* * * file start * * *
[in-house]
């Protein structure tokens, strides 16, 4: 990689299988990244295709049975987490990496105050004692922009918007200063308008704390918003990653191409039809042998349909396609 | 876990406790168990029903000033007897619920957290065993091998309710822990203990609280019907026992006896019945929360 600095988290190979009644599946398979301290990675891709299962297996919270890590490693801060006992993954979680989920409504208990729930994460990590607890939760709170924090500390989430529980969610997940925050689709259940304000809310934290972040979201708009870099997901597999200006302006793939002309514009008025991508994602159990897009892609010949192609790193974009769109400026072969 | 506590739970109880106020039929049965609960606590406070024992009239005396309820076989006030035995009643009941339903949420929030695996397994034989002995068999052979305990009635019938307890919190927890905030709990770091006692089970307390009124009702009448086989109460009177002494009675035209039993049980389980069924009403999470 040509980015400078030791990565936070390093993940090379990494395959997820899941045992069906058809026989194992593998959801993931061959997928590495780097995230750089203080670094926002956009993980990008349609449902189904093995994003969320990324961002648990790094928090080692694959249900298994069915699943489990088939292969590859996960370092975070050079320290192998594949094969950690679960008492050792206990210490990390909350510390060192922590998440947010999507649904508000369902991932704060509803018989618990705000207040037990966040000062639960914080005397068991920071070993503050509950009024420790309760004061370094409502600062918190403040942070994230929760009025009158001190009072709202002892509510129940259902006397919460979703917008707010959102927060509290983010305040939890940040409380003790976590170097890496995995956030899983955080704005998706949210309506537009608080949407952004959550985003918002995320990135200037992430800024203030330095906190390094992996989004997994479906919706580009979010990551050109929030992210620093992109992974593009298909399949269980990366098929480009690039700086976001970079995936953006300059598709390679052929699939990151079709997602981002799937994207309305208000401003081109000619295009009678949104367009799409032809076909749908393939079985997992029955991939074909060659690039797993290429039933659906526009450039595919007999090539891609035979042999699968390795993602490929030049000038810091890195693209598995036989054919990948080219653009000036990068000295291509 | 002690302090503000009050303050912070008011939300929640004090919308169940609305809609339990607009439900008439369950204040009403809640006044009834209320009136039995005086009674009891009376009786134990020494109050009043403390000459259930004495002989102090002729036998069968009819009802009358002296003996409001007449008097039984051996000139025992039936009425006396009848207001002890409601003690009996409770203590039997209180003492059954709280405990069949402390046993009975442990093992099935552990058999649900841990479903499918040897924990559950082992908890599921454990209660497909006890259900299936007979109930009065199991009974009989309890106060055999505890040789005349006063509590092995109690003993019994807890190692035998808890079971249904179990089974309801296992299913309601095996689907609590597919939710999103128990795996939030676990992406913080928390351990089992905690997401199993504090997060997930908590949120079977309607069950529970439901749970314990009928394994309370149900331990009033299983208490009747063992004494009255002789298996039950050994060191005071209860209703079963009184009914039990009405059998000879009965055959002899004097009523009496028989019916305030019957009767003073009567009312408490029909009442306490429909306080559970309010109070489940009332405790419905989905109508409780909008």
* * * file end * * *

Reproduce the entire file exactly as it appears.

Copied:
[in-house]
């Protein structure tokens, strides 16, 4: 990689299988990244295709049975987490990496105050004692922009918007200063308008704390918003990653191409039809042998349909396609 | 876990406790168990029903000033007897619920957290065993091998309710822990203990609280019907026992006896019945929360 600095988290190979009644599946398979301290990675891709299962297996919270890590490693801060006992993954979680989920409504208990729930994460990590607890939760709170924090500390989430529980969610997940925050689709259940304000809310934290972040979201708009870099997901597999200006302006793939002309514009008025991508994602159990897009892609010949192609790193974009769109400026072969 | 506590739970109880106020039929049965609960606590406070024992009239005396309820076989006030035995009643009941339903949420929030695996397994034989002995068999052979305990009635019938307890919190927890905030709990770091006692089970307390009124009702009448086989109460009177002494009675035209039993049980389980069924009403999470 040509980015400078030791990565936070390093993940090379990494395959997820899941045992069906058809026989194992593998959801993931061959997928590495780097995230750089203080670094926002956009993980990008349609449902189904093995994003969320990324961002648990790094928090080692694959249900298994069915699943489990088939292969590859996960370092975070050079320290192998594949094969950690679960008492050792206990210490990390909350510390060192922590998440947010999507649904508000369902991932704060509803018989618990705000207040037990966040000062639960914080005397068991920071070993503050509950009024420790309760004061370094409502600062918190403040942070994230929760009025009158001190009072709202002892509510129940259902006397919460979703917008707010959102927060509290983010305040939890940040409380003790976590170097890496995995956030899983955080704005998706949210309506537009608080949407952004959550985003918002995320990135200037992430800024203030330095906190390094992996989004997994479906919706580009979010990551050109929030992210620093992109992974593009298909399949269980990366098929480009690039700086976001970079995936953006300059598709390679052929699939990151079709997602981002799937994207309305208000401003081109000619295009009678949104367009799409032809076909749908393939079985997992029955991939074909060659690039797993290429039933659906526009450039595919007999090539891609035979042999699968390795993602490929030049000038810091890195693209598995036989054919990948080219653009000036990068000295291509 | 002690302090503000009050303050912070008011939300929640004090919308169940609305809609339990607009439900008439369950204040009403809640006044009834209320009136039995005086009674009891009376009786134990020494109050009043403390000459259930004495002989102090002729036998069968009819009802009358002296003996409001007449008097039984051996000139025992039936009425006396009848207001002890409601003690009996409770203590039997209180003492059954709280405990069949402390046993009975442990093992099935552990058999649900841990479903499918040897924990559950082992908890599921454990209660497909006890259900299936007979109930009065199991009974009989309890106060055999505890040789005349006063509590092995109690003993019994807890190692035998808890079971249904179990089974309801296992299913309601095996689907609590597919939710999103128990795996939030676990992406913080928390351990089992905690997401199993504090997060997930908590949120079977309607069950529970439901749970314990009928394994309370149900331990009033299983208490009747063992004494009255002789298996039950050994060191005071209860209703079963009184009914039990009405059998000879009965055959002899004097009523009496028989019916305030019957009767003073009567009312408490029909009442306490429909306080559970309010109070489940009332405790419905989905109508409780909008």